Ah yes. The accumulations of “heirlooms.” The generations today hold no value to old things, no matter the quality or workmanship. It’s a world of who has the newer version. The new i-phone, new i-pad, new i-gadget.
We talked about this yesterday. It seems the next generation does not share the need for a physical link to those they never knew.
It’s all true. I track estate sales and the things everyone spent their lives collecting no one in the family wants. All they want is to sell it for whatever they can get and move on. You get to where you can tell the age group by the things collected. It’s really sad.
My mother, for some reason, had 2 sets of fine china. My wife wanted them; we use one of them maybe once per year but it makes her happy.
I think there are so many photos of everyone now, the kids seem satisfied with that. I feel bad thinking how my mom wanted to save the “nice things” for visitors rather than just enjoy them for herself.
Oh does this ring so true. Cleaning out my Mother-In-Laws house for the past 8 months. She had 7 sets of “Fine China”…Hers, Her Mothers, He Grandmother’s AND her Great Grandmothers. She also had “Anniversary” China of hers, her mother’s and her grandmothers. We had it all appraised..nothing worth saving. My wife was “But this means so much”…I was “You NEVER SAW THIS STUFF UNTIL NOW”…My Mother-In-Law was a hoarder, and now I’m dealing with the “EVERYTHING must have had a reason”…ummm..no…We finally started using our china and her Grandmother’s China on a weekly basis, but OMG, so much stuff…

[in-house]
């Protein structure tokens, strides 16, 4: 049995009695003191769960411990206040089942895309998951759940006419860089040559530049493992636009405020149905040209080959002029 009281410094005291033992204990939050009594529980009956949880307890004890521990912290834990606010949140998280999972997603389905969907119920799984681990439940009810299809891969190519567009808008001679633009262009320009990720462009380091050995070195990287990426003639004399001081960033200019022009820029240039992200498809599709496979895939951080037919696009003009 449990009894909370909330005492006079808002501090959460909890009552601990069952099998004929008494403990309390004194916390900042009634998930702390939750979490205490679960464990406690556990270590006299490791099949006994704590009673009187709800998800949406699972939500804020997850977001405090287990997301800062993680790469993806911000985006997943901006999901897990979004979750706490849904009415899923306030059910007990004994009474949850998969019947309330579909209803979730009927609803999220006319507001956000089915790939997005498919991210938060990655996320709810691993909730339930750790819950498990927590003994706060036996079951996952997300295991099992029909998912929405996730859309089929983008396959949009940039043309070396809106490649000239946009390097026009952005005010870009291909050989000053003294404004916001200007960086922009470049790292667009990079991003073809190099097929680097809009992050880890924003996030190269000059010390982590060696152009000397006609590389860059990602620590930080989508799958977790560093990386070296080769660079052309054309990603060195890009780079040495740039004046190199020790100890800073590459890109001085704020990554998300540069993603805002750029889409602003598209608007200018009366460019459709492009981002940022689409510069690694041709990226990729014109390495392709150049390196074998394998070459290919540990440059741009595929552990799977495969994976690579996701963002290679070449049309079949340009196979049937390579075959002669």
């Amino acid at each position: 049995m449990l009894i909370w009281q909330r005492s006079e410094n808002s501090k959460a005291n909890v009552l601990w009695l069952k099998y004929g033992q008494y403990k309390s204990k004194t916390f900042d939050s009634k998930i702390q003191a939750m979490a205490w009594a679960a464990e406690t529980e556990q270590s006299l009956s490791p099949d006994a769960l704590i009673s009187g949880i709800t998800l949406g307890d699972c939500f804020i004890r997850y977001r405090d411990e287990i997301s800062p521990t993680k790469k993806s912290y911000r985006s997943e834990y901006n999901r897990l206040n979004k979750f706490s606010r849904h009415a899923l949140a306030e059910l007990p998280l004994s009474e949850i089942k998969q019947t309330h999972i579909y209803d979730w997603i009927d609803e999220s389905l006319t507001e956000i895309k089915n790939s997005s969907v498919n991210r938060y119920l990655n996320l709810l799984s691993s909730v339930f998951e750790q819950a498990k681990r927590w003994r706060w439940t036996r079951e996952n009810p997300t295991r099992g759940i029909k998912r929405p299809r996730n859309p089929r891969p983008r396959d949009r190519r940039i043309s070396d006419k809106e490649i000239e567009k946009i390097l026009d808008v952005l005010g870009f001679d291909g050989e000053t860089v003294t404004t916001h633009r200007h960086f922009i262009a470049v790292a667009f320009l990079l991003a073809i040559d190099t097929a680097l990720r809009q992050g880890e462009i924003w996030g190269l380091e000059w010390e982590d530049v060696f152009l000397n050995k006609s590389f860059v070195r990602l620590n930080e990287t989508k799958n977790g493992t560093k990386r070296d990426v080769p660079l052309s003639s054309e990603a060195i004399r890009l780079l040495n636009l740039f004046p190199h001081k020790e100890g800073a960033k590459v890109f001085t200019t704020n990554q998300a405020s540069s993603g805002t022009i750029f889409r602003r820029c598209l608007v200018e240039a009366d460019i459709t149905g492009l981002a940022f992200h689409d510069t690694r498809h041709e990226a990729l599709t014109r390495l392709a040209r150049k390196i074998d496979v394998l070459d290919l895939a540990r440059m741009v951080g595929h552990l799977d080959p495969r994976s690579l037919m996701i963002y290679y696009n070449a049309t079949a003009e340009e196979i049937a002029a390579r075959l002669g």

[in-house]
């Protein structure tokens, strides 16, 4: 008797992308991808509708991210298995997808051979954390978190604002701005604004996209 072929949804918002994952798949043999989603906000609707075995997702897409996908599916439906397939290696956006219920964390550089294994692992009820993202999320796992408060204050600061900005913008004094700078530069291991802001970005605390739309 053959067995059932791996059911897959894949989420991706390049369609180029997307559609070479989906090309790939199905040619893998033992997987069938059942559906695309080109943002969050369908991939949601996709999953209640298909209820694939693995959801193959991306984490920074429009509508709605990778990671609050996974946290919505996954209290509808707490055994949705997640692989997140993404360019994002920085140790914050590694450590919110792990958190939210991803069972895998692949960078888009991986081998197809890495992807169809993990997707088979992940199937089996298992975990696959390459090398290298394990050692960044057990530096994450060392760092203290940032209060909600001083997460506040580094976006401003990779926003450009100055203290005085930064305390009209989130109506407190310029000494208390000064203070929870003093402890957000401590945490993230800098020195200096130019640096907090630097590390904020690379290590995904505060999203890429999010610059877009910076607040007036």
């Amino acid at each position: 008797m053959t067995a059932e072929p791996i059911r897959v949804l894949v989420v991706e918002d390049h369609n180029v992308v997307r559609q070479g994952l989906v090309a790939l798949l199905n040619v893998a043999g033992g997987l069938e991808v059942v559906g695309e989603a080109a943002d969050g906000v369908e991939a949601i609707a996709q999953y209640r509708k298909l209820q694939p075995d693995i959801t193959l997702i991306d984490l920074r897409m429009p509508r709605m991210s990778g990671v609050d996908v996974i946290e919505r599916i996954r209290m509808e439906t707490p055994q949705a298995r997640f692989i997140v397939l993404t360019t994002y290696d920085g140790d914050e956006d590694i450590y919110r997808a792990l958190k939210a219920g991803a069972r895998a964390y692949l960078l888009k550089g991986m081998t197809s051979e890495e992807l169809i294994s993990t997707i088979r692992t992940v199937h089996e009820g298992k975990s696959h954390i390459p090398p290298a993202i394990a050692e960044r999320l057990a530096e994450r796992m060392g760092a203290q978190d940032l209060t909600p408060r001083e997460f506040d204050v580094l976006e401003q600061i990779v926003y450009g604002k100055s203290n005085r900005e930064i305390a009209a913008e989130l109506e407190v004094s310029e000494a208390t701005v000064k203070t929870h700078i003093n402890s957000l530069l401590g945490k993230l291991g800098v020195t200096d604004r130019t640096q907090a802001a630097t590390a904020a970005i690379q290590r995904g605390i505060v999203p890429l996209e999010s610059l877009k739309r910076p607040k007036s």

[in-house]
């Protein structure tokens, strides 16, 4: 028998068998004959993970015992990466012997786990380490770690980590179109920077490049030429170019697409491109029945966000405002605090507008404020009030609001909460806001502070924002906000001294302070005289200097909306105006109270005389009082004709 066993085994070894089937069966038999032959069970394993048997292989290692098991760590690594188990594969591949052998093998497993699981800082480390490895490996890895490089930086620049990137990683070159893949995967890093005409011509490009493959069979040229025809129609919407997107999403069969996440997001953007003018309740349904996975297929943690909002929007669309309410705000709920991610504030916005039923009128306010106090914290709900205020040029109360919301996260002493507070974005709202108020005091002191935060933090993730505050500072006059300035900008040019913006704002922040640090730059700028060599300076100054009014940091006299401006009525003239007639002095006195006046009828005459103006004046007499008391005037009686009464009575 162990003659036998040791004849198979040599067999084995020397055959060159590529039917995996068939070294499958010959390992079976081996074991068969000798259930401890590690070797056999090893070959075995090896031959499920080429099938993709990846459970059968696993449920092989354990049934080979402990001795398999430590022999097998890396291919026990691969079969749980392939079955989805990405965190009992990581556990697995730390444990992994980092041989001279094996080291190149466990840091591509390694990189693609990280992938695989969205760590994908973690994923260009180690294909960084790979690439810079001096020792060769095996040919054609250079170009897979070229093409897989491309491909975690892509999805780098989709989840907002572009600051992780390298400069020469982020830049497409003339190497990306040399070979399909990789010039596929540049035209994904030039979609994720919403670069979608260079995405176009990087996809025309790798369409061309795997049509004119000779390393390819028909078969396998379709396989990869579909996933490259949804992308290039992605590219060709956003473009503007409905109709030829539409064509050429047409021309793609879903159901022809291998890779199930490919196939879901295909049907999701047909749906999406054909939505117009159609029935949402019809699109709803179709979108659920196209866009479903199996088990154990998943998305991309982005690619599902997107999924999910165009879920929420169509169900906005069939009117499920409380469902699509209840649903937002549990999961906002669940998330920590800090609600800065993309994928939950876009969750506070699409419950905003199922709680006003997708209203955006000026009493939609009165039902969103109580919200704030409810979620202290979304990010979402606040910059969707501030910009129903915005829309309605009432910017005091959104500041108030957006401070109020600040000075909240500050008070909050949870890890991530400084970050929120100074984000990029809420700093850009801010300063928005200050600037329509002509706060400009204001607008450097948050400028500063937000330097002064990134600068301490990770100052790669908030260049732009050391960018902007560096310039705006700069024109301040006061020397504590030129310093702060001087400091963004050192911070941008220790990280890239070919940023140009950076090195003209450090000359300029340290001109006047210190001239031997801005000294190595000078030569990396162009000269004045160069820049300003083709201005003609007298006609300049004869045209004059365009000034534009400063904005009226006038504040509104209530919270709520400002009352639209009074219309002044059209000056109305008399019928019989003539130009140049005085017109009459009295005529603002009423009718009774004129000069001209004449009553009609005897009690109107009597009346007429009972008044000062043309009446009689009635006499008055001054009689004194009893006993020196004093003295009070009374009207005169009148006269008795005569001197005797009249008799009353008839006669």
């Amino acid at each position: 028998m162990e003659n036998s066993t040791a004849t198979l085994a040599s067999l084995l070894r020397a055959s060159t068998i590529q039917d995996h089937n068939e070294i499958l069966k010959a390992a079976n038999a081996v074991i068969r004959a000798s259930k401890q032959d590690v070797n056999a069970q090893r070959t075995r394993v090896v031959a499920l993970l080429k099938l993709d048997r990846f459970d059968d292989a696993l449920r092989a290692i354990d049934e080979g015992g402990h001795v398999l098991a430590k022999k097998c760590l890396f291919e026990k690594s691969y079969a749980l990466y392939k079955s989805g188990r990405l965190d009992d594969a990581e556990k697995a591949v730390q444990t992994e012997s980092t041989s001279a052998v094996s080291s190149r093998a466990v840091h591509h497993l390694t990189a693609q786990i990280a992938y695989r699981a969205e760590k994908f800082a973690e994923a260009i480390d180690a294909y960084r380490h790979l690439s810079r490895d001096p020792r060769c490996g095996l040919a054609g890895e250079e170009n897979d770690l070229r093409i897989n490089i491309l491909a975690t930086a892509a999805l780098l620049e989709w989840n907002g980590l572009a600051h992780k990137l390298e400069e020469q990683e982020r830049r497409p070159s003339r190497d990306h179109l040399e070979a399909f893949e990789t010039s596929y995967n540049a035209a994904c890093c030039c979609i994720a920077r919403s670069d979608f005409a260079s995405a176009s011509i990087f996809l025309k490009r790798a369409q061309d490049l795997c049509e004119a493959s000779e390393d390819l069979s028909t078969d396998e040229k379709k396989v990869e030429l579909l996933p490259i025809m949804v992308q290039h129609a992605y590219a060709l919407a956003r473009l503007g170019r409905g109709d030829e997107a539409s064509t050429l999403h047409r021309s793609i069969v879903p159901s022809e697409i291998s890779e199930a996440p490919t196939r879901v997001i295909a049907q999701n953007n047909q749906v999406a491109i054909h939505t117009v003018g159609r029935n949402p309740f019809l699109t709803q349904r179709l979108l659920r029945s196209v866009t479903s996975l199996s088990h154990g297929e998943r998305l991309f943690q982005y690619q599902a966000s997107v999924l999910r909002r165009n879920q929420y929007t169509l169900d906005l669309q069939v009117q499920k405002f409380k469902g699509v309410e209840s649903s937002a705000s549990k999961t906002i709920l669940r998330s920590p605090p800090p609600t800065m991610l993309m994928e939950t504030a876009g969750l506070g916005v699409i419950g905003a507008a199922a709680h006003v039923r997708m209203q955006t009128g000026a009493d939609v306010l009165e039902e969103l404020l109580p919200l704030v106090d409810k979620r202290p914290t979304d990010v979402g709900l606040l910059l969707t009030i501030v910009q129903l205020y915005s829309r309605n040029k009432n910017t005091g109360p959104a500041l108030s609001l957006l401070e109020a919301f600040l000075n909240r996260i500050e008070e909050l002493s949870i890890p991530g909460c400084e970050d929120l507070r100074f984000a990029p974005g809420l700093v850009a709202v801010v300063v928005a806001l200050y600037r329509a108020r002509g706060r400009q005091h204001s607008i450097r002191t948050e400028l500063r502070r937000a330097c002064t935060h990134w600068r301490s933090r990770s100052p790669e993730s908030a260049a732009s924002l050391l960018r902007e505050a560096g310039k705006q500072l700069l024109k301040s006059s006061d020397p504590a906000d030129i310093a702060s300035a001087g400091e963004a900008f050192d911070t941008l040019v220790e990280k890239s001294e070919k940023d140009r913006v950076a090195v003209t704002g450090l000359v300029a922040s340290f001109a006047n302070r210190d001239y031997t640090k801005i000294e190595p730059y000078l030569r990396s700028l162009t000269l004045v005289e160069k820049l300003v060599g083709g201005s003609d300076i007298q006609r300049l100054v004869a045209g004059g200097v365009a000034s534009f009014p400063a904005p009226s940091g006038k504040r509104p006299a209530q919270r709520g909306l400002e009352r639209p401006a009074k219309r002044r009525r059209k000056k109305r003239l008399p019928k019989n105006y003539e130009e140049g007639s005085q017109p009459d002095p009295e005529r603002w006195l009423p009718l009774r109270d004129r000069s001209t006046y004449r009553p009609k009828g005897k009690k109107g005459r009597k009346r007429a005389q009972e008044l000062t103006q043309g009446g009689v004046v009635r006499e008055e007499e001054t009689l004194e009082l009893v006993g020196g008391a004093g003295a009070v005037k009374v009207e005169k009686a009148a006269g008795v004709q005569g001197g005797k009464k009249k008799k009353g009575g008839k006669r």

On Pawn Stars : Sentimentality is worthless
wait until the kiddietwinks discover fine china dining as the next great thing